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John Douglas Cockcroft

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Sir John Douglas Cockcroft OM KCB CBE FRS (1897-1967) was a British physicist. He shared the Nobel Prize in Physics for splitting the atomic nucleus with Ernest Walton, and was instrumental in the development of nuclear power. He was the first Master of Churchill College

1897 May 27th. Cockcroft was born in Todmorden, England, the eldest son of a mill owner.

1909-14 Educated at Todmorden Secondary School and studied mathematics at the Victoria University of Manchester (1914–1915).

He was a signaller in the Royal Artillery from 1915 to 1918.

After the war ended, he studied electro-technical engineering at Manchester College of Technology from 1919 until 1920.

He undertook an apprenticeship with Metropolitan Vickers Electrical Company whilst in receipt of an 1851 Exhibition Scholarship from the Royal Commission for the Exhibition of 1851,.

Went to St. John's College, Cambridge, received a mathematics degree from St. John's College, Cambridge in 1924 and began research work under Ernest Rutherford.

1929 Elected a Fellow of St. John's College; in 1939, he became Jacksonian Professor of Philosophy.

In 1928, he began to work on the acceleration of protons with Ernest Walton.

In 1932, they bombarded lithium with high energy neutrons, electrons and protons and succeeded in transmuting it into helium and other chemical elements. This was one of the earliest experiments to change the atomic nucleus of one element to a different nucleus by artificial means. This feat was popularly – if somewhat inaccurately – known as splitting the atom.

At the outbreak of the Second World War, he took up the post of Assistant Director of Scientific Research in the Ministry of Supply, working on radar.

In 1944, he took charge of the Canadian Atomic Energy project and became Director of the Montreal Laboratory and Chalk River Laboratories, replacing Hans von Halban, who was considered a security risk.

In 1946, he returned to Britain to set up the Atomic Energy Research Establishment (AERE) at Harwell, charged with developing Britain's atomic power programme. He became the first director of AERE. Even when leaving the post, he continued to be involved with Harwell.

He was made a Commander of the Order of the British Empire in 1944, knighted in 1948, and created Knight Commander of the Order of the Bath in 1953.

In post-war years, AERE under his direction took part in frontier fusion research, including the ZETA program.

As director of the AERE, he famously insisted that the coolant discharge chimney stacks of the Windscale plutonium production reactors be fitted, at great expense, with high performance filters. Since this was decided after the stacks had been designed, they produced iconic lumps in the shape of the structures. The reactors were designed to remain clean and uncorroded during use, thus it was not considered that there would be any particulate present for the filters to catch. These filters were therefore known as Cockcroft's Folly until the core of one of the two reactors famously caught fire in the Windscale fire of 1957, and the filters prevented the disaster from becoming a catastrophe.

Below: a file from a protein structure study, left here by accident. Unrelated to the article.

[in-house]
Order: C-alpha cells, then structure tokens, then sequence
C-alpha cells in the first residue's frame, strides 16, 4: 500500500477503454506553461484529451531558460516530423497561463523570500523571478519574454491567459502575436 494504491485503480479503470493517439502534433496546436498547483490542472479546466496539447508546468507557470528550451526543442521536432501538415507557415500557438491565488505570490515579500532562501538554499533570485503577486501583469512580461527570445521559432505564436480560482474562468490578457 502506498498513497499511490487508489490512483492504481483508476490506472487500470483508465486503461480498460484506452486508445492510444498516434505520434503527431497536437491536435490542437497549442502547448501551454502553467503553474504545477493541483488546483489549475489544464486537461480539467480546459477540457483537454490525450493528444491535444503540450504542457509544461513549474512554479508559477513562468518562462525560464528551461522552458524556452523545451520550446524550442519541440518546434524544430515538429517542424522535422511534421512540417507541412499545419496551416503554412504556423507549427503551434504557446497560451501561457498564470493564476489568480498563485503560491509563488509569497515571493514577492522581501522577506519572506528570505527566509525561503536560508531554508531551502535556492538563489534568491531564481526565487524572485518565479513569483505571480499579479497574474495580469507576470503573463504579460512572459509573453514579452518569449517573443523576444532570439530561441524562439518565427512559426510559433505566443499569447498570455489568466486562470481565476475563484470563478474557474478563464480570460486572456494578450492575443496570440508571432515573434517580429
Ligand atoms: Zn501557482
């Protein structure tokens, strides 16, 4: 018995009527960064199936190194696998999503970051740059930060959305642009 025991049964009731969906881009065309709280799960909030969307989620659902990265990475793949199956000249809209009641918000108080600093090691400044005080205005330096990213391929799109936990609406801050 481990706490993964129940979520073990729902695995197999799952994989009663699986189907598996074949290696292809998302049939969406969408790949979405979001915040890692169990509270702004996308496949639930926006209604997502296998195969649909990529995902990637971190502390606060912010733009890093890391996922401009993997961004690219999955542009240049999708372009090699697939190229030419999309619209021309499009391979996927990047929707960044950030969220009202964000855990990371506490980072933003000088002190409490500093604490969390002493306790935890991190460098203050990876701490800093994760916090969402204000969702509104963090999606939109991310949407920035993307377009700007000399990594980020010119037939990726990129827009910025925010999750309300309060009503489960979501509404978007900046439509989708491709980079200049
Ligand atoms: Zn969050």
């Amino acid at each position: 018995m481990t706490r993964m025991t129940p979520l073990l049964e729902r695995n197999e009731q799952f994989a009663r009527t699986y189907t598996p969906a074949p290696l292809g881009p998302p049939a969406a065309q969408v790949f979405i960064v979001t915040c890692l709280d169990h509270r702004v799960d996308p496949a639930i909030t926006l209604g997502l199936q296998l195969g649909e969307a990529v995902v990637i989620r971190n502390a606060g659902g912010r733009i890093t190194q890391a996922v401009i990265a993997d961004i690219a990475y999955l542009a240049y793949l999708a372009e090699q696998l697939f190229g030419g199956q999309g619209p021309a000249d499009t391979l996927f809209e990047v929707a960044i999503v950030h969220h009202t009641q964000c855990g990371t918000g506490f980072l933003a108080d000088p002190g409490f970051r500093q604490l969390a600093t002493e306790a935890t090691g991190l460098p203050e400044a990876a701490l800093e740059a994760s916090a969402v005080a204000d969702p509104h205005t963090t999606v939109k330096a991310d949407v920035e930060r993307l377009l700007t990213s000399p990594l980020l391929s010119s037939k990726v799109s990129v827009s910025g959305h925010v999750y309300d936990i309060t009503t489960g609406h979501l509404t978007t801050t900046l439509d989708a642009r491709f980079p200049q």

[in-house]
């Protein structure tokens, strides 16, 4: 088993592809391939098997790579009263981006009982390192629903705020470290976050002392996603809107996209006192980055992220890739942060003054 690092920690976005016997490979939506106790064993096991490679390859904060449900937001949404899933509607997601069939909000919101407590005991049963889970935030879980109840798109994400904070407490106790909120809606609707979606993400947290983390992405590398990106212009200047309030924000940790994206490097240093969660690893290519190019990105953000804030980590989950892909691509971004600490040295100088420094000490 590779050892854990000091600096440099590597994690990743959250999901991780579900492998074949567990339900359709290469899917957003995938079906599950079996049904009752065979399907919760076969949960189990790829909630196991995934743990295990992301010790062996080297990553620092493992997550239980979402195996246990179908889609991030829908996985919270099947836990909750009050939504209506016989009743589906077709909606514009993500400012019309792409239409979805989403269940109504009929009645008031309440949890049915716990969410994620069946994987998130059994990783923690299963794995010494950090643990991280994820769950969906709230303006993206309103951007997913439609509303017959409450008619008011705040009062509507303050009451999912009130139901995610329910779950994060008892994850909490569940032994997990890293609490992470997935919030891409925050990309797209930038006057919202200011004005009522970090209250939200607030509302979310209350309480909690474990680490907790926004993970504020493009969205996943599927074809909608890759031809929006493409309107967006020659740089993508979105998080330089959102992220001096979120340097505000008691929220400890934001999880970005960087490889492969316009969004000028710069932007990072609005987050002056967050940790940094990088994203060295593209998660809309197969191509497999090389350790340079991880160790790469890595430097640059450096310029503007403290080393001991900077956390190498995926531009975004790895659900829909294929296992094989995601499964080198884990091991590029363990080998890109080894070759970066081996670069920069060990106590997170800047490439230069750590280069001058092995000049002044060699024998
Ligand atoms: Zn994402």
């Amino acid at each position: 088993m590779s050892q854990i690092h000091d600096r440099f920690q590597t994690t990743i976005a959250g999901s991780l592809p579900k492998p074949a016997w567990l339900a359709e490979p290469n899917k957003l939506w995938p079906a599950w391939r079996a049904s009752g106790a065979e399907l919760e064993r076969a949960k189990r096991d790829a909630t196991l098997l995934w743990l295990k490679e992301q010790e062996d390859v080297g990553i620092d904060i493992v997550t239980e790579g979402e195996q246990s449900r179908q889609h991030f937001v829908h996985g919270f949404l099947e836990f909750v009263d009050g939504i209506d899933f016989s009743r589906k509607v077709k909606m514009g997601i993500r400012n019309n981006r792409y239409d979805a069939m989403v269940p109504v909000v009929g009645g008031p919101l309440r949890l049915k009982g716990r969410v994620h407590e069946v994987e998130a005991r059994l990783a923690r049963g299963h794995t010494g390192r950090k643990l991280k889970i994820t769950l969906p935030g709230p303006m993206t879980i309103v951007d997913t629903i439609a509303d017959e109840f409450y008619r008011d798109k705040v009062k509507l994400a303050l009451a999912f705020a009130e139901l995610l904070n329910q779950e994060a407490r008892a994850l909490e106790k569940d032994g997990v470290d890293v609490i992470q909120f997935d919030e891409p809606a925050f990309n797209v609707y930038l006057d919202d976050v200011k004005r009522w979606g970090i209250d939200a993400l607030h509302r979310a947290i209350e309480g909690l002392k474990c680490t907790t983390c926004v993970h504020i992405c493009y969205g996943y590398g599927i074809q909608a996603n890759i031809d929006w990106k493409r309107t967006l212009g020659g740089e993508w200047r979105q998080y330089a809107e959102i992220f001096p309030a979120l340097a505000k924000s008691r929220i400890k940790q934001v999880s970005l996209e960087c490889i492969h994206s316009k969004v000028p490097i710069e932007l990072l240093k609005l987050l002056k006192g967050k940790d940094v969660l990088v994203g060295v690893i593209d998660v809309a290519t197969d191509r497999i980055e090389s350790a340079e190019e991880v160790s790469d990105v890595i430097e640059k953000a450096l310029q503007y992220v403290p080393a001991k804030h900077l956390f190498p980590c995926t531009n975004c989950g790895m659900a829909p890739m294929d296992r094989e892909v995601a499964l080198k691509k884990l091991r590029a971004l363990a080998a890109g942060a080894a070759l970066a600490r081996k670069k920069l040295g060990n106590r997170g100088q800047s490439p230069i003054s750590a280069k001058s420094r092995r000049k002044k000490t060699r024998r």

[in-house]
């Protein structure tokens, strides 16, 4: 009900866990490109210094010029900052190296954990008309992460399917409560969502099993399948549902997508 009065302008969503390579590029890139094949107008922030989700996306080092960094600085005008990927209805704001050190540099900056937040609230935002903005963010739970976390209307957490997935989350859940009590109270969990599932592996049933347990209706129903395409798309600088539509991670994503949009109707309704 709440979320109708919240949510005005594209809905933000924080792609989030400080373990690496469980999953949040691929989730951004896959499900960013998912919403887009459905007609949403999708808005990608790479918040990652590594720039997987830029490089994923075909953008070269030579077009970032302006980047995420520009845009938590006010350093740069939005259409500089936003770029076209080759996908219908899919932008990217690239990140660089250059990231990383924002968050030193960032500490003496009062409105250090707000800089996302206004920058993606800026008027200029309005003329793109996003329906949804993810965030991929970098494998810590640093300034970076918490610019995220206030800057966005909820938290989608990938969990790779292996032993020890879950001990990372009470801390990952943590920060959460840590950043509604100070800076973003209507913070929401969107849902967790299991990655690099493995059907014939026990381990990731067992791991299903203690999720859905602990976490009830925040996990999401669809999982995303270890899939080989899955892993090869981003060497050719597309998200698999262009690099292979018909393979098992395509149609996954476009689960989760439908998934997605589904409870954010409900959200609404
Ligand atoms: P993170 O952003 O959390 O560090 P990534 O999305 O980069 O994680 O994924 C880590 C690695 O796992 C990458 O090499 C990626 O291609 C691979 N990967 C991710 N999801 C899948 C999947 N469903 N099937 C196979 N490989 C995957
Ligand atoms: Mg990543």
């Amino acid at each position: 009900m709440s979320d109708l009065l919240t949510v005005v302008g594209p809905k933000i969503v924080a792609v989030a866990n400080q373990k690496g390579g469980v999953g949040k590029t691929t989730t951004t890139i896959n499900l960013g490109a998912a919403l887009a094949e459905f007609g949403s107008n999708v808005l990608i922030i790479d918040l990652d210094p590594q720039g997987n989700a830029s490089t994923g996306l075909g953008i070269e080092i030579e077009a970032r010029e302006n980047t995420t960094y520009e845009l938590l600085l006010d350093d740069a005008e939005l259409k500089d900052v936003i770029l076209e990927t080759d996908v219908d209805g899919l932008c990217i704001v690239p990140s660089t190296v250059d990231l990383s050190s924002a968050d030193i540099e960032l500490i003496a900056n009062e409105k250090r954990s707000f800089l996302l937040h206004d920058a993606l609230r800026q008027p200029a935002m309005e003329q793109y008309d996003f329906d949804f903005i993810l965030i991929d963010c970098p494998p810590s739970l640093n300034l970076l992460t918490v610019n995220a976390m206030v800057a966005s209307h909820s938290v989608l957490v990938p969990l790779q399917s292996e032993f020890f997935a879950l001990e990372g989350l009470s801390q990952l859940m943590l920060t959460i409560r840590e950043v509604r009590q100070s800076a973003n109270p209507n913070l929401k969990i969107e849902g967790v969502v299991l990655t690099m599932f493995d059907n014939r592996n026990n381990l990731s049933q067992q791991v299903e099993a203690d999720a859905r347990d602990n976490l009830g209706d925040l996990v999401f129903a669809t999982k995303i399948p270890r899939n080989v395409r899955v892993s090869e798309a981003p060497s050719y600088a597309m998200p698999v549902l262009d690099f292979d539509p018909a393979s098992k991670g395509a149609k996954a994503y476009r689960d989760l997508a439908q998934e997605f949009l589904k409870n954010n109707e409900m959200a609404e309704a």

Cockcroft married Eunice Elizabeth Crabtree (born 26 October 1898, died 4 October 1989) in 1925 and had six children: John Haslam, known as Timothy, born 29 January 1927, died 11 October 1929; Joan Dorothea, known as Thea, born 5 October 1932; Jocelyn, born 1 September 1934; Elisabeth Fielden, born 23 February 1936; Catherine Helena, born 17 October 1939; and Christopher Hugh John, born 14 January 1942. He died at Churchill College, Cambridge, 18 September 1967; he is buried at the Parish of the Ascension Burial Ground in Cambridge, in the same grave as his wife and son John, known as Timothy.[4] John R. Cockcroft is his great nephew, notable in the field of cardiology and arterial stiffness.

In 1951, Cockcroft, along with Walton, was awarded the Nobel Prize in Physics for his work in the use of accelerated particles to study the atomic nucleus.

In 1959, he became the first Master of Churchill College, Cambridge. He was president of the Institute of Physics, the Physics Society, and the British Association for the Advancement of Science. Cockcroft served as chancellor of the Australian National University from 1961 to 1965.

He received the American Atoms for Peace Award in 1961. He delivered the Rutherford Memorial Lecture in 1944.

1967 September 18th. Died and was buried at the Parish of the Ascension Burial Ground in Cambridge, together with his wife Elizabeth and son John, known as Timothy, who had died at the age of two in 1929.

Today, five buildings in the United Kingdom are named after him: the Cockcroft building at the New Museums Site of the University of Cambridge, comprising a lecture theatre and several hardware laboratories; the Cockcroft Institute at Daresbury Laboratory in Cheshire; the Cockroft Hall lecture theatre at the Harwell Science and Innovation Centre; the Cockcroft building of the University of Brighton; and the Cockcroft building of the University of Salford. The oldest building at the Research School of Physical Sciences and Engineering, Australian National University, the Cockcroft building, is named after him.

In the 1950s, the AERE commissioned a number of homes to be built in the nearby town of Didcot for the many Harwell workers who lived there. The "focal" road of this development in the south of the town (the one with the shops, school and public house) is named Cockcroft Road.

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